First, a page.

The Law Society today joined claimant groups in calling for an outright ban on claims company cold calling.
The Society, aligning with the Association of Personal Injury Lawyers and Motor Accidents Solicitors Society, said a complete ban is the only way to protect consumers and stop operators finding a way around existing rules.
Cold calling by solicitors is already banned and there were hopes the ban would be extended when the Telephone Preference Service – which lets consumers opt out of receiving calls – moved from Ofcom to the Information Commissioners’ Office.
The lawyers’ groups say it will be a missed opportunity if a wider ban is not forthcoming.
‘Cold calls are widely regarded as intrusive and some pressurise people to make personal injury claims including claims for whiplash injuries,’ said Law Society president Robert Bourns.
‘In the worst cases, callers encourage people to claim in respect of accidents where no injury has occurred.’
The issue of cold calling is in the spotlight as claimant groups feel they can still persuade the government to drop plans for reform of personal injury, if there is a viable alternative.
Opponents of proposals for a £5,000 small claims limit say it will not drive out fraud, but argue that restrictions on cold calling would make a tangible difference.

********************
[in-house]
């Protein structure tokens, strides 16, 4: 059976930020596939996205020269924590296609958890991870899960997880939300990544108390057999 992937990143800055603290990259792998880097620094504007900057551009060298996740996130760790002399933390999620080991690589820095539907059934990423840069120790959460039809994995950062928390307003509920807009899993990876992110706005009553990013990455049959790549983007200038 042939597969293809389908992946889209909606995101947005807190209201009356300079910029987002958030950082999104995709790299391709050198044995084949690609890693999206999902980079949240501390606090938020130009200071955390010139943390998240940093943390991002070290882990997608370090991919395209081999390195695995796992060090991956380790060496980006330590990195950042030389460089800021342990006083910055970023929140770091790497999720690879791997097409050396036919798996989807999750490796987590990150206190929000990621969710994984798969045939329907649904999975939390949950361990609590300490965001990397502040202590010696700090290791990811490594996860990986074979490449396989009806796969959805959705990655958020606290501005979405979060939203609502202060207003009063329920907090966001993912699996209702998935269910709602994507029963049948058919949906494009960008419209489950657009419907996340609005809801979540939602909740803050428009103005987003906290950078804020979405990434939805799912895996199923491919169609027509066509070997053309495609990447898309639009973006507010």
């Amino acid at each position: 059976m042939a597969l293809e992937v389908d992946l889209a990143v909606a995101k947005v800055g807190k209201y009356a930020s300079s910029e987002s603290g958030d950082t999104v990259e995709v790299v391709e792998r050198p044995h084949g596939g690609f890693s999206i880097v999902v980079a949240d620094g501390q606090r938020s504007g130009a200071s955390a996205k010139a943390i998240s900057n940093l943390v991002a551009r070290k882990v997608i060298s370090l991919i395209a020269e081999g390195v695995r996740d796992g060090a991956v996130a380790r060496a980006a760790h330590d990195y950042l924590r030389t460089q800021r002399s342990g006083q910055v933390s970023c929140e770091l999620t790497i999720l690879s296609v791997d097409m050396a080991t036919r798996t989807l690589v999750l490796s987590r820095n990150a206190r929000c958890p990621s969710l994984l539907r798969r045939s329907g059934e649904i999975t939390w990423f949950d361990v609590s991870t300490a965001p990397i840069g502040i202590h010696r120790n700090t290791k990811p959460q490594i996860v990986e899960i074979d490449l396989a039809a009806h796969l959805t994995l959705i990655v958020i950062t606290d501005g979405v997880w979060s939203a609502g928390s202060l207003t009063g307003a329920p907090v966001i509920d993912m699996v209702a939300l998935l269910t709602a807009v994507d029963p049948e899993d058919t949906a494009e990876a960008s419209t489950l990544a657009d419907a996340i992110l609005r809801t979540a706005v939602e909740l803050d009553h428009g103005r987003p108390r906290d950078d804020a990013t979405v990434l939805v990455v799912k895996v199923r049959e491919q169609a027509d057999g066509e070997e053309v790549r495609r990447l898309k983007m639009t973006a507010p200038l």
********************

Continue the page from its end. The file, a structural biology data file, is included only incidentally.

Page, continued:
Neil Sugarman, president of APIL, said: ‘The government has just published proposals which will take the rights of injured people back to the dark ages when what it needs to do is tackle the scourge of cold calling.
‘Cold calling is at the very core of misconceptions about claiming for personal injury, and is at the root of these unfair and unnecessary proposals.’
MASS chair Simon Stanfield said the transfer of regulatory powers over claims management companies, from the MoJ to the Financial Conduct Authority, presents a chance to change the rules.
‘The only solution is a complete ban on unsolicited texts and cold calls,’ he said.
‘If the current regulatory regime does not have the legal powers, we shall continue to press for a commitment to ban them under the stronger powers available to the FCA once it takes full responsibility for regulating CMCs from April 2018.’